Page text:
Cha-cha-chá is a genre of Cuban music. It has been a popular dance music which developed from the Danzón-mambo in the early 1950s, and became widely popular throughout the entire world.

Rumba is a secular genre of Cuban music involving dance, percussion, and song. It originated in the northern regions of Cuba, mainly in urban Havana and Matanzas, during the late 19th century. It is based on African music and dance traditions, namely Abakuá and yuka, as well as the Spanish-based coros de clave. According to Argeliers León, rumba is one of the major "genre complexes" of Cuban music, and the term rumba complex is now commonly used by musicologists. This complex encompasses the three traditional forms of rumba, as well as their contemporary derivatives and other minor styles.

Early Cuban bands played popular music for dances and theatres during the period 1780–1930. During this period Cuban music became creolized, and its European and African origins gradually changed to become genuinely Cuban. Instrumentation and music continually developed during this period. The information listed here is in date order, and comes from whatever records survive to the present day.

Adolfo Colombo Cuban actor and singer

Adolfo Columbo was a leading singer in the Alhambra Theatre in Havana, and also an actor and a leading personality in the theatre. Colombo was the most recorded artist in Cuba up to 1925: records show he recorded about 350 numbers between 1906 and 1917.

Punto guajiro or punto cubano – or simply punto – is a sung genre of Cuban music, a poetic art with music. It became popular in the western and central regions of Cuba in the 17th century, and consolidated as a genre in the 18th century. It has Andalusian and Canary Islands origins, and it integrated African elements in Cuba.

Dance in Cuba

Cuban culture encompasses a wide range of dance forms. The island's indigenous people performed rituals known as areíto, which included dancing, although little information is known about such ceremonies. After the colonization of Cuba by the Spanish Kingdom, European dance forms were introduced such as the French contredanse, which gave rise to the Cuban contradanza. Contradanza itself spawned a series of ballroom dances between the 19th and 20th centuries, including the danzón, mambo and cha-cha-cha. Rural dances of European origin, such as the zapateo and styles associated with punto guajiro also became established by the 19th century, and in the 20th century son became very popular. In addition, numerous dance traditions were brought by black slaves from West Africa and the Congo basin, giving rise to religious dances such as Santería, yuka and abakuá, as well as secular forms such as rumba. Many of these dance elements from European dance and religious dances were fused together to form the basis of la técnica cubana. Cuban music also contributed to the emergence of Latin dance styles in the United States, namely rhumba and salsa.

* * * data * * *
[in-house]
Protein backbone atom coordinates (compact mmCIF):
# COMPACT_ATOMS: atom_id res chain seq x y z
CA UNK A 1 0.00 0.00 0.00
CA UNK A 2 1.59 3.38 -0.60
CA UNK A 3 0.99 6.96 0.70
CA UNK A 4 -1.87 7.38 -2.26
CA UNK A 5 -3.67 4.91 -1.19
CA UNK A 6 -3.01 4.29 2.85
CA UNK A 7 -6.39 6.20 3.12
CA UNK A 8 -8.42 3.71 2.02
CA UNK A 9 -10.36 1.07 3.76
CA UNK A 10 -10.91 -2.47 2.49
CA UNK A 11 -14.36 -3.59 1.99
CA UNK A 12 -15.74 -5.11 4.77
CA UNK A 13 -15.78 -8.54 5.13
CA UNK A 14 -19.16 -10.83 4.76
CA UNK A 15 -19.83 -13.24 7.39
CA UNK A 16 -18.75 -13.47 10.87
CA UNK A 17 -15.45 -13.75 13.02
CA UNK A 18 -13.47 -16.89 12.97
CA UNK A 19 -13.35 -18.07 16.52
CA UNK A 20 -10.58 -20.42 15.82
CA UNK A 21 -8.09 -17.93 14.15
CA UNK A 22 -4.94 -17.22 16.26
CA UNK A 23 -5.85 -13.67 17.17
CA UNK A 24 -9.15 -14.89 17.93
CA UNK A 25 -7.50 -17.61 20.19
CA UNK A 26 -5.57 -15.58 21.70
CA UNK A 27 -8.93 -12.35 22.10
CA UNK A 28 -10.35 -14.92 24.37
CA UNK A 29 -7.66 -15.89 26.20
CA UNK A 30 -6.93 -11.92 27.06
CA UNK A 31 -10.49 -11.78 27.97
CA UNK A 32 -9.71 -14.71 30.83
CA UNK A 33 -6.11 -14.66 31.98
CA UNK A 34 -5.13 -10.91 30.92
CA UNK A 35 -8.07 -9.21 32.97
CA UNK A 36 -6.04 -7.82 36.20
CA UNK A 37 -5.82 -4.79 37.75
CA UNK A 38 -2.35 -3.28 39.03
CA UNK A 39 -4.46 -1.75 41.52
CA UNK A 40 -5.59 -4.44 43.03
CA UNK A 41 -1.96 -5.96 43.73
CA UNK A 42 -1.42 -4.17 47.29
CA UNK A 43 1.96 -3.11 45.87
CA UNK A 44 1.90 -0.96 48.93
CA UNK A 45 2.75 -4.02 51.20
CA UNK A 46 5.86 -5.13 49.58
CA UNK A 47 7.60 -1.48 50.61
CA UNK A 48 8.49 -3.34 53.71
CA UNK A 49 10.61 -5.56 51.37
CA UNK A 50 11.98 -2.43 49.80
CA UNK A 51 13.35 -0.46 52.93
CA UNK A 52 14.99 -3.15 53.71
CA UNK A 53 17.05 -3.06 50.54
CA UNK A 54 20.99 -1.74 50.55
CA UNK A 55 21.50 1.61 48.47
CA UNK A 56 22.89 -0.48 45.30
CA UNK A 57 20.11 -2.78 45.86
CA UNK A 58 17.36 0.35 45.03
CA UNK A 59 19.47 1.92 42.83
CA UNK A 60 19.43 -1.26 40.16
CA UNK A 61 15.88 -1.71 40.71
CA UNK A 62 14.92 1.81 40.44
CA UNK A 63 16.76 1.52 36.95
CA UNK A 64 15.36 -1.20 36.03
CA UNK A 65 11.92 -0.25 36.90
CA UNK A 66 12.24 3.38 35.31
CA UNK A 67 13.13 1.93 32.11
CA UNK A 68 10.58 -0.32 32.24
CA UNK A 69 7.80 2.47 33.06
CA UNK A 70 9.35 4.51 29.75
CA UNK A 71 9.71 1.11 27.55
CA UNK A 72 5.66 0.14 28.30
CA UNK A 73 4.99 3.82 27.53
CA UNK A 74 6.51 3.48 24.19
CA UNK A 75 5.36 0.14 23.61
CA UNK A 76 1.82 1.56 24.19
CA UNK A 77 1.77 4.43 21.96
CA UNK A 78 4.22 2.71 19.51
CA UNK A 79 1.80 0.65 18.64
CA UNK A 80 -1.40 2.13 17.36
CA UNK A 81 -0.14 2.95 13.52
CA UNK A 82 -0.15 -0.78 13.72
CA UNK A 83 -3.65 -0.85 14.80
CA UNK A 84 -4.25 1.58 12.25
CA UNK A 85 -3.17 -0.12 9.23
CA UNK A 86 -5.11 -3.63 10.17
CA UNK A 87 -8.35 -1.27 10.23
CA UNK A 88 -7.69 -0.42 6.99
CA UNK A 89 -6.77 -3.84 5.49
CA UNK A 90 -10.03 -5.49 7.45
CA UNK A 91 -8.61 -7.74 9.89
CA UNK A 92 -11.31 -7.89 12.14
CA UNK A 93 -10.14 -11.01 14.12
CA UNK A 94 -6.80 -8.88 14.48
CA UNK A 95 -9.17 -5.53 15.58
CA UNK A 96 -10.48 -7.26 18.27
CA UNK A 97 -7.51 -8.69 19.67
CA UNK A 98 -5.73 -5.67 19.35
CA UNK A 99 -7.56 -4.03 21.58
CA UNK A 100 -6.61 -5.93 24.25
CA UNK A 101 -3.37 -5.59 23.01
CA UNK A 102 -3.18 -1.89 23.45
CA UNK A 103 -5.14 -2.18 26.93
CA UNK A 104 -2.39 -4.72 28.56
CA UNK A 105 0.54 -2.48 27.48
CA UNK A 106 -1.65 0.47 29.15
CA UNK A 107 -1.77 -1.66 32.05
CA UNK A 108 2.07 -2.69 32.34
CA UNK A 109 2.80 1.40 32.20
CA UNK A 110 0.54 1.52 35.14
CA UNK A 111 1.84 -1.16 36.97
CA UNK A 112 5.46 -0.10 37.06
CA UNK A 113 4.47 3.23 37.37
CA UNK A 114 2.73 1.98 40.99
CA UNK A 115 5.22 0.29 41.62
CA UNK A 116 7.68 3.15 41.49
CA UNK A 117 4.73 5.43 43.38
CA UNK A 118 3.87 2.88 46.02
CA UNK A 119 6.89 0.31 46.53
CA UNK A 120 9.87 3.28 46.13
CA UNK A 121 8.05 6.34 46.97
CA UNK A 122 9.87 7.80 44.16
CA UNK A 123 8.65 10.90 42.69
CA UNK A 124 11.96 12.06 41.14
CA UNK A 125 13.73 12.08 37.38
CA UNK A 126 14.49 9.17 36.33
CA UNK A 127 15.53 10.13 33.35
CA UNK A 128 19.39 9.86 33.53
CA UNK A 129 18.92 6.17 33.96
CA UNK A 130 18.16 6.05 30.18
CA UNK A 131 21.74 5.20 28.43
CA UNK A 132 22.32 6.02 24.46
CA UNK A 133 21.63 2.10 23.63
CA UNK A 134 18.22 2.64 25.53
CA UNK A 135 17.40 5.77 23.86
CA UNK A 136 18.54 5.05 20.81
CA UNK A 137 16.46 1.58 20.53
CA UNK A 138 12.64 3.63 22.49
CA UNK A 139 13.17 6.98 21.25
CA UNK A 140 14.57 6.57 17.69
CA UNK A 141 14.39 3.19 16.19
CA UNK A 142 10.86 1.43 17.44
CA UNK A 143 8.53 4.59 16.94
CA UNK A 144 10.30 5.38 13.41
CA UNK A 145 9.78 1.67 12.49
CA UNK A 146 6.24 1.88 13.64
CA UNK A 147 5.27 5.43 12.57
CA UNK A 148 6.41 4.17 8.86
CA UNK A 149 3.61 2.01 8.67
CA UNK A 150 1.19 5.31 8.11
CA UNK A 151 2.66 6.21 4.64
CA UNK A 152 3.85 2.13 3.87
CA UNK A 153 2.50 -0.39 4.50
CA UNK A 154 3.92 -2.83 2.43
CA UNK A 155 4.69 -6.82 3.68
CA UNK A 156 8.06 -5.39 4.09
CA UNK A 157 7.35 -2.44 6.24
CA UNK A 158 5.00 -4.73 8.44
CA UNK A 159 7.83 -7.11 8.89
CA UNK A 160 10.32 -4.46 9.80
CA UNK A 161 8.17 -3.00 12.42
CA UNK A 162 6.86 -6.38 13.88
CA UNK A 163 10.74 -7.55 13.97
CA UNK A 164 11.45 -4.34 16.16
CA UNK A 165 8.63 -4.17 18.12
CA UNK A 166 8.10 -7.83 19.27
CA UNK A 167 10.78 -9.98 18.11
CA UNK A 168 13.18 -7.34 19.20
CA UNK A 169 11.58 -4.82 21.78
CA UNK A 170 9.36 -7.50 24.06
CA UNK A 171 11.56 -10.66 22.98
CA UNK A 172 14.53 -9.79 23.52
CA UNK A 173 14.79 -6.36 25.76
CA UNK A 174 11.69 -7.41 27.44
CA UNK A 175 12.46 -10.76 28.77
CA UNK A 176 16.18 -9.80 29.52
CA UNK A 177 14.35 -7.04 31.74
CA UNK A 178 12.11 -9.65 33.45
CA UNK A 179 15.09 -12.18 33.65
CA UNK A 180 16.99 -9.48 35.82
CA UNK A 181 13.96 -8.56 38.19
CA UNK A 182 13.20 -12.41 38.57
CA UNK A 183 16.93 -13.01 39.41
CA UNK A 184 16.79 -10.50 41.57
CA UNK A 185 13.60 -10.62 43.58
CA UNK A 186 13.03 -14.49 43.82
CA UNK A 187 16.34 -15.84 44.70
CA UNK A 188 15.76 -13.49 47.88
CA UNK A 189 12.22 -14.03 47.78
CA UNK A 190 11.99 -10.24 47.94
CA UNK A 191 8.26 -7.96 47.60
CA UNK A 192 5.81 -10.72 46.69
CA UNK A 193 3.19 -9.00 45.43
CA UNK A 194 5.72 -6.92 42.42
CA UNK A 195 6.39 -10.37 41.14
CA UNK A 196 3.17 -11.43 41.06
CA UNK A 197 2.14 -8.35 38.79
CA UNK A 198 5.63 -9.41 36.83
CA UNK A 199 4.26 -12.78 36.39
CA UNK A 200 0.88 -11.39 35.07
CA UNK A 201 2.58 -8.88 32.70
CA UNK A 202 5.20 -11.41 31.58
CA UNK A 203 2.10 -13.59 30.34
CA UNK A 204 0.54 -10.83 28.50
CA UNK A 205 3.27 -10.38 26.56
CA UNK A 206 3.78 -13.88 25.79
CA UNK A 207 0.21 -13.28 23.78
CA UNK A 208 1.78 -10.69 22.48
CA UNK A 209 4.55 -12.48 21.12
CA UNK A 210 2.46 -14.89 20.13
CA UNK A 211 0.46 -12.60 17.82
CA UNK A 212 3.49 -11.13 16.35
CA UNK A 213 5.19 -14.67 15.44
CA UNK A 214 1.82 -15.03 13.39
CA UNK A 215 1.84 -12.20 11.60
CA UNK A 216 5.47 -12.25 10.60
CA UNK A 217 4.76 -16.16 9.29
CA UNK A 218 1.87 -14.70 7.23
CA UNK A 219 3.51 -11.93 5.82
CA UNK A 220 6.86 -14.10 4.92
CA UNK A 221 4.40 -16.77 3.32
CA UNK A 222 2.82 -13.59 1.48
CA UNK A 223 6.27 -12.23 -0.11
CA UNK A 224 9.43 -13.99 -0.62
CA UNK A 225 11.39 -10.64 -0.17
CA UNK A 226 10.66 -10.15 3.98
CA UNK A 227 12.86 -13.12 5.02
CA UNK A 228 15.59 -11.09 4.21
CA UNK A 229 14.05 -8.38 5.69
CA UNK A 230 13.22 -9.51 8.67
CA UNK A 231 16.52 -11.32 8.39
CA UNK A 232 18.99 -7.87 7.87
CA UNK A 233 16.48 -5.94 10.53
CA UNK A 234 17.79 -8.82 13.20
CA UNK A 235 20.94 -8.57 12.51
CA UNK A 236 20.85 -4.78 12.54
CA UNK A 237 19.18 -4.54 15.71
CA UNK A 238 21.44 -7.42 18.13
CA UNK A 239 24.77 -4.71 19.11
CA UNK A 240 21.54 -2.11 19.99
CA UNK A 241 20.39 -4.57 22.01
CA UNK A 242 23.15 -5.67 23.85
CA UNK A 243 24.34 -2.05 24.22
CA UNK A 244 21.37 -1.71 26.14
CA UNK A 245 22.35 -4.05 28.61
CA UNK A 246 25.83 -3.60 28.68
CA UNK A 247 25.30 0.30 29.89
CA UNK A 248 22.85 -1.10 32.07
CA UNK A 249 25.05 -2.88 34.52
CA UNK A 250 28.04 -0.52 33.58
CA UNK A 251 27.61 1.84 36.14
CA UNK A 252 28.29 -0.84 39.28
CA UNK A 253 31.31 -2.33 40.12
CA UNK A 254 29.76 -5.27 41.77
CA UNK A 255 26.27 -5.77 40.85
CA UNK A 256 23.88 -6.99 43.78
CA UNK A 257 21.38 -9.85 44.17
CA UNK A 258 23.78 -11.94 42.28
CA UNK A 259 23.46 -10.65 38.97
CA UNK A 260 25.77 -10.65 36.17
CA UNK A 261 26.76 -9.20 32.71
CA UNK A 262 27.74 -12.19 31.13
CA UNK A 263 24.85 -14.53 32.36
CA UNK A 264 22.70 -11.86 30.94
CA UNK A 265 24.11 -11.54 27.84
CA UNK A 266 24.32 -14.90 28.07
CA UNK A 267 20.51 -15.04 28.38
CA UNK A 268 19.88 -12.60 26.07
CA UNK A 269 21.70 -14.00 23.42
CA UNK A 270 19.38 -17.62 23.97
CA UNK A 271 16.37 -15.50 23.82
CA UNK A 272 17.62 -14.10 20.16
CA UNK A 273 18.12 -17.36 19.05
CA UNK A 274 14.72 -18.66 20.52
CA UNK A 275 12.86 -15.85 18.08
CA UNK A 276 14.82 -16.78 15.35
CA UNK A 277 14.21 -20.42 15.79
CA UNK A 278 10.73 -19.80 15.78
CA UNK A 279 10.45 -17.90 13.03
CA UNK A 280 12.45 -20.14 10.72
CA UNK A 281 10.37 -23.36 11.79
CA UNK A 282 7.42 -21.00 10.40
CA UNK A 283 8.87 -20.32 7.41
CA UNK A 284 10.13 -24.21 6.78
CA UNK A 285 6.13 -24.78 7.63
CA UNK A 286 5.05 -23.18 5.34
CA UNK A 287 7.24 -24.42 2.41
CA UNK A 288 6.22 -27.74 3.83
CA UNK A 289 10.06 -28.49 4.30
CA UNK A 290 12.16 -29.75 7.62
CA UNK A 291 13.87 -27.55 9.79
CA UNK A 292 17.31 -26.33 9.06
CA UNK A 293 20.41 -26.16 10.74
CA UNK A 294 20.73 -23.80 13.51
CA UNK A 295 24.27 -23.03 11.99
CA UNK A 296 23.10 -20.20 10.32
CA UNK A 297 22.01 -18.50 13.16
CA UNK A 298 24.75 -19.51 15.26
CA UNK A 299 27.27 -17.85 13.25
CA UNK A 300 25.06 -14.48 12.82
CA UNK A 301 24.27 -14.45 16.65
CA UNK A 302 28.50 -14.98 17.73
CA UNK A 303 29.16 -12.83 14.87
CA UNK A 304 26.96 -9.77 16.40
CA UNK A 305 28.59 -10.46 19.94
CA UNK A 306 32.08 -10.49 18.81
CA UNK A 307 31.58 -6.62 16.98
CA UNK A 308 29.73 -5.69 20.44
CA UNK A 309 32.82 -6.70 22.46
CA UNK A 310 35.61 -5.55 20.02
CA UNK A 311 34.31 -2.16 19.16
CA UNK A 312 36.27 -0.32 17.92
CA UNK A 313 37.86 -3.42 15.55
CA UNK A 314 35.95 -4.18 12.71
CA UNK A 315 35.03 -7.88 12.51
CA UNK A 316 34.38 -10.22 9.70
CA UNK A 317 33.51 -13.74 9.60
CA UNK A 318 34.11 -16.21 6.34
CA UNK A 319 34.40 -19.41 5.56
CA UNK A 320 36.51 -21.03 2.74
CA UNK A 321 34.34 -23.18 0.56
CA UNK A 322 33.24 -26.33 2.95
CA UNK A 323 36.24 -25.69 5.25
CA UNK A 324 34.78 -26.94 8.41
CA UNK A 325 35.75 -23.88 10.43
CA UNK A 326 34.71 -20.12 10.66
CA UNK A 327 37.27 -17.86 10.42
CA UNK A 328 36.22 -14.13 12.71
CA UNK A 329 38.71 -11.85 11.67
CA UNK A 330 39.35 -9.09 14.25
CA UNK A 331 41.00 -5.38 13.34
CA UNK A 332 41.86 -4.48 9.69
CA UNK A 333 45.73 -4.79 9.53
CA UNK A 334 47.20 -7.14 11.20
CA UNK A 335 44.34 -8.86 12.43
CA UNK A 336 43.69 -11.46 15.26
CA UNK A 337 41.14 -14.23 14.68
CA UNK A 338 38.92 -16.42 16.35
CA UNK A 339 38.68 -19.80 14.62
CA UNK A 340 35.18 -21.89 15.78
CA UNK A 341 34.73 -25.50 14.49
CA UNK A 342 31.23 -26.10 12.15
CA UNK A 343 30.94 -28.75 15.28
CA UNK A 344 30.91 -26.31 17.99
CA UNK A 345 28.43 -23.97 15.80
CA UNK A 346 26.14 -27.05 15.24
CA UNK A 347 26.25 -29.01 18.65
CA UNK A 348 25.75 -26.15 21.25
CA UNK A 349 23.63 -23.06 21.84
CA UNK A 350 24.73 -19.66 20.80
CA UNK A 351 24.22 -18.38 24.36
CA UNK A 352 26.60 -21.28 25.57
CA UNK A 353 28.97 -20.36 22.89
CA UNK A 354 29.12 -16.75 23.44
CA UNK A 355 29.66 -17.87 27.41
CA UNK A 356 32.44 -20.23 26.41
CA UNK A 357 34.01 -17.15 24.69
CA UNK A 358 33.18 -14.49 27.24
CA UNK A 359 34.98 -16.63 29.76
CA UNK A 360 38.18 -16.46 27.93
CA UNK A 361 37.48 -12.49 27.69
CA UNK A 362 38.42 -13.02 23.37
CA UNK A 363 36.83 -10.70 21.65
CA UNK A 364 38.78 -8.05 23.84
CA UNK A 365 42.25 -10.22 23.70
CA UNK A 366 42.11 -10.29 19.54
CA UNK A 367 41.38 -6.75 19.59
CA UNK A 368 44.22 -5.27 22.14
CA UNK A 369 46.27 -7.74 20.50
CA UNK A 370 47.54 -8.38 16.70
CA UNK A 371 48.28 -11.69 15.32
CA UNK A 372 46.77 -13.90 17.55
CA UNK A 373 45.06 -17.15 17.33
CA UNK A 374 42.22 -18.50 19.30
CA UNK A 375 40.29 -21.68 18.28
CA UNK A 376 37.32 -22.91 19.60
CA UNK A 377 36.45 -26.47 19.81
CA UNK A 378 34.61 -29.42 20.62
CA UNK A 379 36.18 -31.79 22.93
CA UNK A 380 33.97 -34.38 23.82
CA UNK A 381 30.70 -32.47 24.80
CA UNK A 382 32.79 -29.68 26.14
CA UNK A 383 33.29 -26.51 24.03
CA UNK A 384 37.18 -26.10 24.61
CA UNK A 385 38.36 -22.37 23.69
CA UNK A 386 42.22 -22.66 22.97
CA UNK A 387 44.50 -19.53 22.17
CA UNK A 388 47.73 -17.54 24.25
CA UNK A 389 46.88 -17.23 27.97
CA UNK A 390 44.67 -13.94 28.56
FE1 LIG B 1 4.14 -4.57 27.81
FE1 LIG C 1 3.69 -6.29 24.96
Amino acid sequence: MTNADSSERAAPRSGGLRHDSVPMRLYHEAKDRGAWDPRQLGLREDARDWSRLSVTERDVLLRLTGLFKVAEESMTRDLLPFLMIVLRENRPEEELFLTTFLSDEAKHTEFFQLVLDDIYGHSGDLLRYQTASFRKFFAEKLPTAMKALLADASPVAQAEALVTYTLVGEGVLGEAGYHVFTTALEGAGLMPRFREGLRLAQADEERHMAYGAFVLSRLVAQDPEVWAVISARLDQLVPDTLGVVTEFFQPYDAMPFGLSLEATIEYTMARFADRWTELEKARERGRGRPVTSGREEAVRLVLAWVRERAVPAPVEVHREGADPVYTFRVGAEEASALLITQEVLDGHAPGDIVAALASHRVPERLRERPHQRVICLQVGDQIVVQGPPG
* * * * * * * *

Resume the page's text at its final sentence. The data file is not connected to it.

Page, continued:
Armando Rodríguez Ruidíaz composer

Armando Rodríguez Ruidíaz is a Cuban composer, guitarist, professor and bagpiper.

Throughout the years, the Cuban nation has developed a wealth of musicological material created by numerous investigators and experts on this subject.

Raimunda Paula Peña Álvarez, better known as Paulina Álvarez, was a renowned Cuban singer of danzonetes. She became the leading exponent of the genre during the 1930s, being nicknamed La Emperatriz del Danzonete. Her greatest hit was the song "Rompiendo la rutina", the first danzonete, composed by Aniceto Díaz in 1929. In 1960 she recorded her only LP record.

Galician rumba belongs to those songs and dances called cantes de ida y vuelta, "of departure and return", like the Habanera, that travelled back from Cuba to the Spanish motherland to establish themselves as musical genres cultivated and cherished by the Spanish population.

José Marín Varona Cuban musician, composer, pianist and educationist

José Marín Varona was a Cuban composer, conductor, pianist and professor.


  1. Alén Rodríguez, Olavo: Historia y teoría de los complejos genéricos de la música cubana, Revista Clave, Publicación del Instituto Cubano de la Música. ISSN 0864-1404. Año 12, Número 1, 2010, p. 50.
  2. Alén Rodríguez, Olavo: Historia y teoría de los complejos genéricos de la música cubana, Revista Clave, Publicación del Instituto Cubano de la Música. ISSN 0864-1404. Año 12, Número 1, 2010, p. 50.
  3. Acosta, Leonardo. De los complejos genéricos y otras cuestiones. Clave. Publicación del Instituto Cubano de la Música. Año 4, No. 3, 2003.
  4. Rodríguez Ruidíaz, Armando: La metodología de los "Complejos Genéricos" y el análisis de la música popular cubana autóctona, 2017:
  5. Rodríguez Ruidíaz, Armando: El origen de la música cubana: Mitos y Realidades, 2015:
  6. Rodríguez Ruidíaz, Armando: La metodología de los "Complejos Genéricos" y el análisis de la música popular cubana autóctona, 2017:
  7. Rodríguez Ruidíaz, Armando: El Punto y el Zapateo de Cuba:
  8. Rodríguez Ruidíaz, Armando: The origin of Cuban music. Myths and facts.
  9. Rodríguez Ruidíaz, Armando: The origin of Cuban music. Myths and facts.
  10. Orovio, Helio: Cuban music from A to Z. Tumi Music Ltd. Bath, U.K., 2004, p. 54.